Mata Mata Turtle Care Sheet

Spending their time on the bottom of rivers and streams, these turtles have developed a strikingly unique appearance with a head longer than its body! Believed to help camouflage itself as a floating piece of bark, this turtle enjoys a fully aquatic life and has spikes and rigid scales covering its elongated and strange body.   Source: Encyclopedia of Animals: Mammals, Birds, Reptiles and Amphibians, Harold G. Cogger, Edwin Gould, Joseph Forshaw

​6. The Gharial,  Gavialis gangeticus




Vladislav T. Jirousek/Shutterstock

Gharial, Gavialis gangeticus.

This Asian crocodilian has a specialized appearance to go with its piscivorous, fish-only diet. Estimated at fewer than 300 wild individuals, these animals are critically endangered, elusive, and in danger of extinction.

Gharial Conservation in Northern India

Adapting to its niche, this Crocodilian is distinguished most by its long and slender snout used to catch and hook fast swimming fishes. These animals are completely dependent on the stability of their freshwater habitats, which are facing pollution and rapid changes that these prehistoric archosaurs just cannot keep up with. Learn more about the Gharial here.

7. The Pancake Tortoise, Malacochersus tornieri


Pancake tortoise



Pancake tortoise, Malacochersus tornieri.

The pancake tortoise is a very special desert species that took on a habitat no other species could. A flat one, in Africa, that is. Ranging from southern Kenya to eastern Tanzania, these strange tortoises exploit a life no other species can by having a naturally flexible and flat shell that is used to fit into the rocks and crevices of their dry habitat. Rather than hiding in their shells, they tend to flee and hide in the comfort of their niche. Although listed as vulnerable, captive assurance colonies seem to thrive and have taken the pressures off of wild populations.

Source: Connor, M.J. (1992) Pancake Tortoise, Malacochersus tornieri. Tortuga Gazette, 28(11): 1 – 3.

8. The Spider- Tailed Horned Viper, Pseudocerastes urarachnoides


Spider tailed horned viper



Spider-tailed horned viper, Pseudocerastes urarachnoides.

As its common name suggests, be prepared for a double dose of terror if you have arachnophobia with your ophidiophobia. Or on the other end, praise it for its evolutionary craftiness! This unique species is of notable mention for its excess tail scales that invite its arachnid eating prey. These venomous vipers of western Iran display a luring motion to attract insectivorous birds into striking range. Not much is known about the species just yet, but we appreciate its uniqueness. To see the spider-tailed horned viper displaying this bizarre, effective, and strategic behavior, check it out here:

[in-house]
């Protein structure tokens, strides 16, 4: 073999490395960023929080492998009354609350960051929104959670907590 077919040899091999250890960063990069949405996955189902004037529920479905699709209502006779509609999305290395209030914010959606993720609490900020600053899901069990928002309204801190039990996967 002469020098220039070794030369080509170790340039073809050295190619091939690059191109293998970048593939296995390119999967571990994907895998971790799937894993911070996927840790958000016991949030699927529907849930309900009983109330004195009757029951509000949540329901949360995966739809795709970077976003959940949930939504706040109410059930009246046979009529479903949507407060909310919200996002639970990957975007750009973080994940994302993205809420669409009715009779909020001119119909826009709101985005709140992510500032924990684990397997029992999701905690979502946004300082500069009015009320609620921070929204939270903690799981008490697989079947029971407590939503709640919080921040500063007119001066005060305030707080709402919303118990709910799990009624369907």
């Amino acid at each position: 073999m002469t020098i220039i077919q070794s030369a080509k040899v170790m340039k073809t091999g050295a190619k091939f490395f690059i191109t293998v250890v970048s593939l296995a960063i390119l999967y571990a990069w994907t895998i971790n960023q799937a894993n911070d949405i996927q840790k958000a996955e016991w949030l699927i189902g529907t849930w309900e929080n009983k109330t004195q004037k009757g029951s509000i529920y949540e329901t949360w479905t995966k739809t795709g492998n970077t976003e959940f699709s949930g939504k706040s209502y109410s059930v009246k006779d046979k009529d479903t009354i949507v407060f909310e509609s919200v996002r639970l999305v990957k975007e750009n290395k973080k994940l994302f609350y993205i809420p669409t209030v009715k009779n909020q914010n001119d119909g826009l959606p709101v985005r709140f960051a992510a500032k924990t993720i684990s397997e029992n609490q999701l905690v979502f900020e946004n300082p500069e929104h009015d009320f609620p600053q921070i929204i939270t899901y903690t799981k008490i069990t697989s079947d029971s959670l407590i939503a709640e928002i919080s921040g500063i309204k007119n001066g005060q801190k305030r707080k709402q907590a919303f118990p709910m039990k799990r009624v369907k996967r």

Source: http://researcharchive.calacademy.org/research/scipubs/pdfs/v57/proccas_v57_n14.pdf

9. The Frilled Dragon, Chlamydosaurus kingii


frilled dragon


Matt Cornish/Shutterstock

Frilled dragon, Chlamydosaurus kingii.

Making its most famous appearance as a Dilophosaurus, these jurassic like lizards are one of the most courageously crafted species.

The Frilled Dragon

Found natively in Australia and New Guinea, the frilled dragon or frilled-neck lizard will display its huge wing-like neck flaps to show how big, scary, and strong it is during territorial battles and mating quarrels. Both males and females have these frills, though the males are typically larger and brighter colored. They are the only members belonging to the genus Chlamydosaurus and readily available in captivity.

Source: https://books.google.com/books?id=Y8w0gEPC00AC&pg=PA73#v=onepage&q&f=false

10. Toadhead Agama, Phrynocephalus


toadhead agama


Vladimir Pankov/Shutterstock

Toadhead agama, Phrynocephalus.

Well checkout that smile! The toadhead agama looks like it needs immediate surgery but do not be alarmed, this is how it’s supposed to look! This desert dweller is most notable for its strange face appendages that are used to display for territorial and predator conflicts. If that doesn’t work, they are able to almost instantly disappear by using their bodies to burrow in the sand. There is still much mystery surrounding the species and its classification is still being debated. All that is for sure is that it’s cool, strange, somewhat horrifying, and very special!

Source: http://reptile-database.reptarium.cz/advanced_search?genus=Phrynocephalus&submit=Search